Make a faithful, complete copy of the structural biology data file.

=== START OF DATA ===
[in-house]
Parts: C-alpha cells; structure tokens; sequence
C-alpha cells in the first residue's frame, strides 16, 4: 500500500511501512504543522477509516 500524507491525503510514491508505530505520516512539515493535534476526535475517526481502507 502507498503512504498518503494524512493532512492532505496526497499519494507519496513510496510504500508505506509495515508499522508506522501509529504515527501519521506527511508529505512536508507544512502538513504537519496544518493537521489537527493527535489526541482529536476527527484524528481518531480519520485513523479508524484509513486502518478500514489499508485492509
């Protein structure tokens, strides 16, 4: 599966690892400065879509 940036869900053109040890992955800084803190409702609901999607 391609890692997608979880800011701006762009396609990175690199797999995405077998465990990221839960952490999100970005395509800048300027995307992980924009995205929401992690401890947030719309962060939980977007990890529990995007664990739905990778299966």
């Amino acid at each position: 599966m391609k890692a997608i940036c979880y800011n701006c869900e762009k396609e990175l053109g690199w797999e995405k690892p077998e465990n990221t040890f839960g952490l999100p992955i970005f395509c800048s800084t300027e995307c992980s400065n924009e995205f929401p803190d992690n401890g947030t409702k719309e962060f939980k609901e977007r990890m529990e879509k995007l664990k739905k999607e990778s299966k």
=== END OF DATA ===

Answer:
[in-house]
Parts: C-alpha cells; structure tokens; sequence
C-alpha cells in the first residue's frame, strides 16, 4: 500500500511501512504543522477509516 500524507491525503510514491508505530505520516512539515493535534476526535475517526481502507 502507498503512504498518503494524512493532512492532505496526497499519494507519496513510496510504500508505506509495515508499522508506522501509529504515527501519521506527511508529505512536508507544512502538513504537519496544518493537521489537527493527535489526541482529536476527527484524528481518531480519520485513523479508524484509513486502518478500514489499508485492509
């Protein structure tokens, strides 16, 4: 599966690892400065879509 940036869900053109040890992955800084803190409702609901999607 391609890692997608979880800011701006762009396609990175690199797999995405077998465990990221839960952490999100970005395509800048300027995307992980924009995205929401992690401890947030719309962060939980977007990890529990995007664990739905990778299966």
């Amino acid at each position: 599966m391609k890692a997608i940036c979880y800011n701006c869900e762009k396609e990175l053109g690199w797999e995405k690892p077998e465990n990221t040890f839960g952490l999100p992955i970005f395509c800048s800084t300027e995307c992980s400065n924009e995205f929401p803190d992690n401890g947030t409702k719309e962060f939980k609901e977007r990890m529990e879509k995007l664990k739905k999607e990778s299966k």